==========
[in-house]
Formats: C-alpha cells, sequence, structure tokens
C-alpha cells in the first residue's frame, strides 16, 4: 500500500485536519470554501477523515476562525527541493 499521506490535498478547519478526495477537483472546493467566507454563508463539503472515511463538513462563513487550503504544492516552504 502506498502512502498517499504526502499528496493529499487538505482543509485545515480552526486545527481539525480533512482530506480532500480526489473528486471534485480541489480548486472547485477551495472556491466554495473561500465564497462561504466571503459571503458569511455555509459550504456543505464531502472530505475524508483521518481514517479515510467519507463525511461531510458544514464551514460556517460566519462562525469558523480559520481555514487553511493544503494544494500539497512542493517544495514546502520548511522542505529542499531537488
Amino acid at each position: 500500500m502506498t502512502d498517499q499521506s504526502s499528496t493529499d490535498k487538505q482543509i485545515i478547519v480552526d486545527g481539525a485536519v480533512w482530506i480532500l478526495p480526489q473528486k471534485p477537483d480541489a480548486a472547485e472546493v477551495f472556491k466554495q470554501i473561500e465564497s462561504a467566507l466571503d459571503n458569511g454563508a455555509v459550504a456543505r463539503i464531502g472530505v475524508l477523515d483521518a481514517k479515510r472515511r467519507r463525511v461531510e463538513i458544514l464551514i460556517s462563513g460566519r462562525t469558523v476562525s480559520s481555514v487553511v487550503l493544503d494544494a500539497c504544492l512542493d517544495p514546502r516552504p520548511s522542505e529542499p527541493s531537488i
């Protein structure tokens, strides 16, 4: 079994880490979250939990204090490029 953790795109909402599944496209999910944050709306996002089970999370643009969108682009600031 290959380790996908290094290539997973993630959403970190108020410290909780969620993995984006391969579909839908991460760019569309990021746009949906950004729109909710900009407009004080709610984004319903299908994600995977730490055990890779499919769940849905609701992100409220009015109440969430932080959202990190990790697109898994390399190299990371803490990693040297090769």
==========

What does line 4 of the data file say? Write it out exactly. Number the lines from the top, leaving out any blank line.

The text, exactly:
Amino acid at each position: 500500500m502506498t502512502d498517499q499521506s504526502s499528496t493529499d490535498k487538505q482543509i485545515i478547519v480552526d486545527g481539525a485536519v480533512w482530506i480532500l478526495p480526489q473528486k471534485p477537483d480541489a480548486a472547485e472546493v477551495f472556491k466554495q470554501i473561500e465564497s462561504a467566507l466571503d459571503n458569511g454563508a455555509v459550504a456543505r463539503i464531502g472530505v475524508l477523515d483521518a481514517k479515510r472515511r467519507r463525511v461531510e463538513i458544514l464551514i460556517s462563513g460566519r462562525t469558523v476562525s480559520s481555514v487553511v487550503l493544503d494544494a500539497c504544492l512542493d517544495p514546502r516552504p520548511s522542505e529542499p527541493s531537488i